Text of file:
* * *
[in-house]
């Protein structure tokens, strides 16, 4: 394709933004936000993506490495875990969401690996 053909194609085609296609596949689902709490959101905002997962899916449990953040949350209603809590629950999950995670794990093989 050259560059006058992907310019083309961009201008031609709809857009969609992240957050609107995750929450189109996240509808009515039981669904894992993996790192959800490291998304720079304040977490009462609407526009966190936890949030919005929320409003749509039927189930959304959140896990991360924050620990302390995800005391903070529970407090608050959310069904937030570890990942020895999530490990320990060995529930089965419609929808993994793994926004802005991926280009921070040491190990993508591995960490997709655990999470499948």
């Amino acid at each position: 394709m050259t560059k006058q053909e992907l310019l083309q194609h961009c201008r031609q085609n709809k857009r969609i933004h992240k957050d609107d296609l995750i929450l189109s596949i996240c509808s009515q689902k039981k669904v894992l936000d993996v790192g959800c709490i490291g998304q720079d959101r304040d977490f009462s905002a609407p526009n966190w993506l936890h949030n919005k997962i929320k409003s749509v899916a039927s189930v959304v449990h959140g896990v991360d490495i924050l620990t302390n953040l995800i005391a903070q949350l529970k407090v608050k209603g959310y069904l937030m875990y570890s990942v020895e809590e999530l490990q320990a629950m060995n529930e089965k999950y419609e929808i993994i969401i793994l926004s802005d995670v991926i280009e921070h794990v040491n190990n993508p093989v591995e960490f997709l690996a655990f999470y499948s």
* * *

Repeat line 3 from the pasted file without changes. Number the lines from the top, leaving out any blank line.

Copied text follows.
């Amino acid at each position: 394709m050259t560059k006058q053909e992907l310019l083309q194609h961009c201008r031609q085609n709809k857009r969609i933004h992240k957050d609107d296609l995750i929450l189109s596949i996240c509808s009515q689902k039981k669904v894992l936000d993996v790192g959800c709490i490291g998304q720079d959101r304040d977490f009462s905002a609407p526009n966190w993506l936890h949030n919005k997962i929320k409003s749509v899916a039927s189930v959304v449990h959140g896990v991360d490495i924050l620990t302390n953040l995800i005391a903070q949350l529970k407090v608050k209603g959310y069904l937030m875990y570890s990942v020895e809590e999530l490990q320990a629950m060995n529930e089965k999950y419609e929808i993994i969401i793994l926004s802005d995670v991926i280009e921070h794990v040491n190990n993508p093989v591995e960490f997709l690996a655990f999470y499948s």